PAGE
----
Originally Posted by 67-4-fun
are the stock 400 sbc crankshafts a full cast or cast/steel? I think they are full cast but i wanted to ask just to be sure. also what are there rpm limits?
Calling this steel is something of a stretch, it is ASTM A536 spec nodular iron.
That said they will take some pretty good abuse. This spec covers stuff with tensile strength limits for about 60 to 100,000 pounds/in^2 depending on the spec. There are those who think the 9000 cast steel shaft is 80-60-06 grade, that I can't confirm.The 80 is the minimum tensile tensile strength in the grade, that's not to say the alloy can't exceed that Not up to the typical GM 1053 forging where the material is rated at 110,000. The middle number is the minimum yield strength which would be where it deforms. The 06 spot is the elongation, small numbers here mean a brittle material , big numbers a less brittle material. What this tells you is that the casting will stretch very little before it hits its ultimate strength and breaks. Where a large number like 22% in the case of the 1053 forging tells you it will stretch quite a ways before it lets go. Years ago Pontiac and Buick actually used this nodular cast stuff quite successfully for connecting rods, they called it Arma Steel, but it was nodular iron just the same.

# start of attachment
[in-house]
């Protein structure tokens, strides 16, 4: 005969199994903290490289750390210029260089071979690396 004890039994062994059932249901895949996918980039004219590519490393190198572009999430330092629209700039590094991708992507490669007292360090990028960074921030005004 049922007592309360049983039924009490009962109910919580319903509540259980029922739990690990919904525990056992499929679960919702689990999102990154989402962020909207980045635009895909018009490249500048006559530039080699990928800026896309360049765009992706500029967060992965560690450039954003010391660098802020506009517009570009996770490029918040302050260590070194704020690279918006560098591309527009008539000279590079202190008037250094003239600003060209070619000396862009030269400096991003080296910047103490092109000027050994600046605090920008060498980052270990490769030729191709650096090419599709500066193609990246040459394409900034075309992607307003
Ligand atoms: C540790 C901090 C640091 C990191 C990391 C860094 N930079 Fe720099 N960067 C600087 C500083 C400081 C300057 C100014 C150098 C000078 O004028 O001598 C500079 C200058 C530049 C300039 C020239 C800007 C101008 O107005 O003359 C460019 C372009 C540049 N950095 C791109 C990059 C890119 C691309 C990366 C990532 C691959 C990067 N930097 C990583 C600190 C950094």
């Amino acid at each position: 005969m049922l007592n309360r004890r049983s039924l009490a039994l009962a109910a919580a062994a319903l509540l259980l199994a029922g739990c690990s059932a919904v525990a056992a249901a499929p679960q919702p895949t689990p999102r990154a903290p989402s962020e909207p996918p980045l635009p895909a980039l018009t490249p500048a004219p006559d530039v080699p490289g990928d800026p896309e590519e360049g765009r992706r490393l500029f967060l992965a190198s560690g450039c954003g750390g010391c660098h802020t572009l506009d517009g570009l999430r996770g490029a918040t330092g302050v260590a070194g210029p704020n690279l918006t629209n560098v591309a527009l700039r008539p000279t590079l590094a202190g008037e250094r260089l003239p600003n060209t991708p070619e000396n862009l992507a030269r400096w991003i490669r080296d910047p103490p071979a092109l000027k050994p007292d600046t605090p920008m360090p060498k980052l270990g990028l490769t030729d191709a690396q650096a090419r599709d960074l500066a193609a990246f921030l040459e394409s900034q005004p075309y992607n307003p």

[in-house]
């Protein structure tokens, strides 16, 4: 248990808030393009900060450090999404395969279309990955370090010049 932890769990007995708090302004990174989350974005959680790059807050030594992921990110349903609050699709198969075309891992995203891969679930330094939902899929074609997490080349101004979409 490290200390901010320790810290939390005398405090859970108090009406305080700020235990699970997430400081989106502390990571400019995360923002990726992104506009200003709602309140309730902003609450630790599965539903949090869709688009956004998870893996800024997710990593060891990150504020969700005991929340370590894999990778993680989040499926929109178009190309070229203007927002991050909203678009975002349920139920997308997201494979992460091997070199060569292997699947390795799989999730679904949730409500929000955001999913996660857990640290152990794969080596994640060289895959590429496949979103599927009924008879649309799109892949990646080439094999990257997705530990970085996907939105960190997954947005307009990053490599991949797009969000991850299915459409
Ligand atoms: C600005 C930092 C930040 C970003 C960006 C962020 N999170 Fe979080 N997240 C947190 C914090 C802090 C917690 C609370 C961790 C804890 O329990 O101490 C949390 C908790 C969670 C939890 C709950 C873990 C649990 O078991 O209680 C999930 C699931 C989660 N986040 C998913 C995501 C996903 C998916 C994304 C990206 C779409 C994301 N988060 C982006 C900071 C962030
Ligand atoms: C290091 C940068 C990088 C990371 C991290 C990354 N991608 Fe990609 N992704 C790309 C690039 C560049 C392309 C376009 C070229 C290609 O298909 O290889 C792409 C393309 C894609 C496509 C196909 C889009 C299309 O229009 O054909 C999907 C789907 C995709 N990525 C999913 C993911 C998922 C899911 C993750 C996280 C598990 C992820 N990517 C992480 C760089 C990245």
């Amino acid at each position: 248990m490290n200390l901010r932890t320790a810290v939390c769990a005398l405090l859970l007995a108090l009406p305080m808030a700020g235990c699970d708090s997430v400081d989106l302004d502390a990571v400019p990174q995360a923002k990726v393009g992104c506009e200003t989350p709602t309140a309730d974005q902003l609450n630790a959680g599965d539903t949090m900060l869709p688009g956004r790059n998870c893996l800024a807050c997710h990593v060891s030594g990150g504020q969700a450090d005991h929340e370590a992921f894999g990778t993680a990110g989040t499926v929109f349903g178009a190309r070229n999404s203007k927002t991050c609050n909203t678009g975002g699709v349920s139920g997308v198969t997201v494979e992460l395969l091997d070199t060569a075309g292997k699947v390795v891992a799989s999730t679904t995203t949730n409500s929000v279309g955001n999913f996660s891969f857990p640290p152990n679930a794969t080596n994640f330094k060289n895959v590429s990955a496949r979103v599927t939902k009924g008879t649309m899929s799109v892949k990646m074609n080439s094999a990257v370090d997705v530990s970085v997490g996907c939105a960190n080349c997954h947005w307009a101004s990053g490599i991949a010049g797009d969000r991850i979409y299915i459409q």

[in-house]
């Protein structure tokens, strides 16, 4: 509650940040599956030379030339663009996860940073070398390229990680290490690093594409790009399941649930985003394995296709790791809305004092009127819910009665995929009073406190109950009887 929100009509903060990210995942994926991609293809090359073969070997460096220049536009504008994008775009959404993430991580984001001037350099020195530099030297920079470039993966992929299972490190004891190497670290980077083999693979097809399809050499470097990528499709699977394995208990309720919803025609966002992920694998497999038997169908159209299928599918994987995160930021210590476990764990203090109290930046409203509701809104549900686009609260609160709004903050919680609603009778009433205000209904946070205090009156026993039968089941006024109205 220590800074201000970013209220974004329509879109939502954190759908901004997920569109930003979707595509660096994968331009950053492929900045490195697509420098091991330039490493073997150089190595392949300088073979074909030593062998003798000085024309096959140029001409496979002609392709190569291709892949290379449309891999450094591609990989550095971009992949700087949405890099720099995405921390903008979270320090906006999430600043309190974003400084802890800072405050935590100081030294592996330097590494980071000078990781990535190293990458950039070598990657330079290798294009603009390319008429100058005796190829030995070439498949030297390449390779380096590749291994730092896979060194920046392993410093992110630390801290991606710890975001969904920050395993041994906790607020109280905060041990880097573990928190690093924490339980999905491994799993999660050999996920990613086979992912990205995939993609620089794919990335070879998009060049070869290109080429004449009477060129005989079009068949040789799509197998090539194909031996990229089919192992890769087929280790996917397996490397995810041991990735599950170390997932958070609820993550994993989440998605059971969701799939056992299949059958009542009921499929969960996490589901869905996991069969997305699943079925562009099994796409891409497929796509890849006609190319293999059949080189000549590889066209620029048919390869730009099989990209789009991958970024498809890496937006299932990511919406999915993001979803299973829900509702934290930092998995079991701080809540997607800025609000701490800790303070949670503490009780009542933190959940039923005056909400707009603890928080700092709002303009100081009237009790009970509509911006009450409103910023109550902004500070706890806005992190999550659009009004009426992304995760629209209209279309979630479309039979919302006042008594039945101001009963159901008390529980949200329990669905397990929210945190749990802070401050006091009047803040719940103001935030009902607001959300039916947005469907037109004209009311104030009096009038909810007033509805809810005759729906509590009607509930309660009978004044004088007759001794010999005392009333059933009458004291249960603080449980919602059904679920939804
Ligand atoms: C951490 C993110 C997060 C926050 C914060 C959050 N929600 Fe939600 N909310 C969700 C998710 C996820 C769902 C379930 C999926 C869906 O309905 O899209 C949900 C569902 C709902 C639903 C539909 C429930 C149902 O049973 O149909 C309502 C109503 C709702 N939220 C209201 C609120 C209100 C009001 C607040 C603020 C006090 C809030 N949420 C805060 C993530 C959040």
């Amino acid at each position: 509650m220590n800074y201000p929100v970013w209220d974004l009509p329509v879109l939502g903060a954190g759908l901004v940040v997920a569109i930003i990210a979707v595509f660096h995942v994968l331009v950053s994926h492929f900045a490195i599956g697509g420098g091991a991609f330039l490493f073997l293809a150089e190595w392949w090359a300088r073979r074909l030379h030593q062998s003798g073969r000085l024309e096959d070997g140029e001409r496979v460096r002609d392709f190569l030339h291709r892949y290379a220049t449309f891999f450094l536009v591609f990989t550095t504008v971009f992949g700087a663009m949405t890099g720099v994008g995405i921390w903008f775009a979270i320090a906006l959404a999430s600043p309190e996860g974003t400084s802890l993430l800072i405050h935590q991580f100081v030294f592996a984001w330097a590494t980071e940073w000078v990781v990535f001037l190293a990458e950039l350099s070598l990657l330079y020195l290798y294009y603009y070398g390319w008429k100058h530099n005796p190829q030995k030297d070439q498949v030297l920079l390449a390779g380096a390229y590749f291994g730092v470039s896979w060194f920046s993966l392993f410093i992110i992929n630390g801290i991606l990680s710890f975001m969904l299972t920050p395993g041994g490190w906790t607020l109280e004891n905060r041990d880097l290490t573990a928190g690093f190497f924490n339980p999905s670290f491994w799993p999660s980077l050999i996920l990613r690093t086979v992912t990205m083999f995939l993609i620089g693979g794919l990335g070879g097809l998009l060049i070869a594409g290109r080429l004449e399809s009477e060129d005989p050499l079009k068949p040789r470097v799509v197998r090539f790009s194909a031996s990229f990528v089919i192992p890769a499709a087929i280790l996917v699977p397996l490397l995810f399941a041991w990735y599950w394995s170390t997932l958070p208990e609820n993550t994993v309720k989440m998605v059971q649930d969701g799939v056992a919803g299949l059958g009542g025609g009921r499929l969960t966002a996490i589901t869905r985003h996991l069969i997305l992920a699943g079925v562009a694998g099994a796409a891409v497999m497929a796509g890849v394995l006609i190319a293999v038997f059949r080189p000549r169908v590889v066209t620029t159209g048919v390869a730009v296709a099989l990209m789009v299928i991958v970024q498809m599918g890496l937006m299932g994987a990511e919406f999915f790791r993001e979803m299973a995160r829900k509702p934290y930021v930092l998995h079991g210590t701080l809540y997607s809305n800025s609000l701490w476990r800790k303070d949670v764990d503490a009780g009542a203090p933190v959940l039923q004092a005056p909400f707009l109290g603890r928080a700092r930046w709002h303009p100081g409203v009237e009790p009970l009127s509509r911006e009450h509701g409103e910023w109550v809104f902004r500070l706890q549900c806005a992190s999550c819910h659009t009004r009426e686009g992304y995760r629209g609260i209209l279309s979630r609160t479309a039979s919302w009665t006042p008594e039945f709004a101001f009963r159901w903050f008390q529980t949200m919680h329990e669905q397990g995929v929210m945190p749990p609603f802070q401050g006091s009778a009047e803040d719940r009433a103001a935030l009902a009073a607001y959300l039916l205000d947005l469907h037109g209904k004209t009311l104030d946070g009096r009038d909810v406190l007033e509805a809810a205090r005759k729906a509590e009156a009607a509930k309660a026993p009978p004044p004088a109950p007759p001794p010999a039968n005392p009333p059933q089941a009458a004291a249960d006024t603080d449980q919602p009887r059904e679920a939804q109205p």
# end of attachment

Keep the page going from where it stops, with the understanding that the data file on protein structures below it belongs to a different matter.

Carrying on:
All of these numbers are theory of course, the design, manufacturing process with its variability, and environmental exposure one to the next can greatly influence just how deep into these theoretical numbers you can push any particular part.
A good balance job and a good damper does a lot to stretch the load limits with a cast crank. Typically about 500 horses and 6000 RPM is about the upper limit, you can trade horses for RPM, say 400 at 7000 would be a reasonable max. The other element is gear changing and wheel spinning starts. With a stick gear box the shock loads on the crank are pretty high so the power needs to back off 50 or the revs 500.